When writing a story – for the first time or the tenth – writers often have to tackle the dreaded question of Why? Why are you writing, why are you writing this story, why does the story you’re telling matter, why should the reader care? This isn’t a trivial step. Rather, the answer to Why? is crucial to establishing a compelling plot.
Category: The Art of Writing (Page 4 of 10)
Most people who sit down to write must first contend with their Inner Critic: that super helpful part of our brains tasked with reminding us how much we suck. But there’s another voice in there that gets in the way of creativity, and sometimes it can harm our writing lives even more than the much-maligned Inner Critic.
Writing good fiction is a lot like making a sword. You can read about it, watch someone do it, and handle a thousand beautiful, perfectly made blades – but until you smelt the iron, forge the sword and shape and sharpen the blade yourself, you can’t know how to do it.
Fiction takes practice, and working within a single scene is among the best places to hone your skills.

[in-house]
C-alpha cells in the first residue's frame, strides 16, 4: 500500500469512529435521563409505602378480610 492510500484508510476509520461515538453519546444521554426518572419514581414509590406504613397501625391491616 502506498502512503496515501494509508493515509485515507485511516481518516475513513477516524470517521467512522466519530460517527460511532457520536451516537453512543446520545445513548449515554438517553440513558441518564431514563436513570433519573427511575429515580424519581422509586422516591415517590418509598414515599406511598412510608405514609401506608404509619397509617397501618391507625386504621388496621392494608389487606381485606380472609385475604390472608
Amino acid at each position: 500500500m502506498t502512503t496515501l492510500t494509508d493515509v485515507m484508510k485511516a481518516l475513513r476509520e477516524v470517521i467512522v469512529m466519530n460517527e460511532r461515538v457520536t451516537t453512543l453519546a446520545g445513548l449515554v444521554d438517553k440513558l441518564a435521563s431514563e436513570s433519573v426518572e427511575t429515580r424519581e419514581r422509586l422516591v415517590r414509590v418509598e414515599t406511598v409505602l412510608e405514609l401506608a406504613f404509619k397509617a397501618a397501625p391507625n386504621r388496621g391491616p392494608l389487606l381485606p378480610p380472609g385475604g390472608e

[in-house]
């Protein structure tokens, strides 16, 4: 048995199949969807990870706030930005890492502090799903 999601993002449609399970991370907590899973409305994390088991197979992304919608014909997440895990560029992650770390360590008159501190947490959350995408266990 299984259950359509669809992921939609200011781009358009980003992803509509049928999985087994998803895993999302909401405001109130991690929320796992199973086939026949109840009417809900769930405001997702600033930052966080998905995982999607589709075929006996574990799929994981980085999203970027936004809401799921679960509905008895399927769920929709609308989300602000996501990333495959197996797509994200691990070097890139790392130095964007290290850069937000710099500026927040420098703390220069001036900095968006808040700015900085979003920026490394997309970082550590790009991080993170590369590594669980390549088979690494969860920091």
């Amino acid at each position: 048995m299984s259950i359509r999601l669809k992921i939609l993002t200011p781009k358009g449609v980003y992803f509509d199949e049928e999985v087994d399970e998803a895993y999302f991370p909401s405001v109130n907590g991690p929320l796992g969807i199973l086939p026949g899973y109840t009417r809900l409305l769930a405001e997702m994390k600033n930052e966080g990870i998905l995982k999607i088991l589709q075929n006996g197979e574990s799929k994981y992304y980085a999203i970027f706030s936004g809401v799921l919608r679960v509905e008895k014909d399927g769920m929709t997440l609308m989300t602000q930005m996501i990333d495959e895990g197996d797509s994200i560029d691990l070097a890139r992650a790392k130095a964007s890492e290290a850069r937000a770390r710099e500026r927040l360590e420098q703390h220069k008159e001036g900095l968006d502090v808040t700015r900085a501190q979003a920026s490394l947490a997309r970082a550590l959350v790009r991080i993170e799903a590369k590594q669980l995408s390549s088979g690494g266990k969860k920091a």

Unintended breaks from writing – long and short – happen. Writing and productivity experts will tell you that strict adherence to routines and word counts are the only ways to find the gold at the end of the writing rainbow. But life happens, and sometimes you wake up and find it’s been weeks (or, gasp! months) since you’ve written.
Ever wanted to get things done but because something keeps holding you back — lack of time, perfectionism, distractions, etc. — you’re not able to get going? I certainly have. There are a few creative endeavors in my life, including writing, that make me feel this way.
However, over time I’ve learned a few tactics for how to overcome this perpetuating procrastination & perfectionism routine! One of them is remembering the below four writing mantras to help me prioritize, focus, and feel optimistic that even smallest of steps forward will help me reach my end goal (which also happens to be a TRM core value).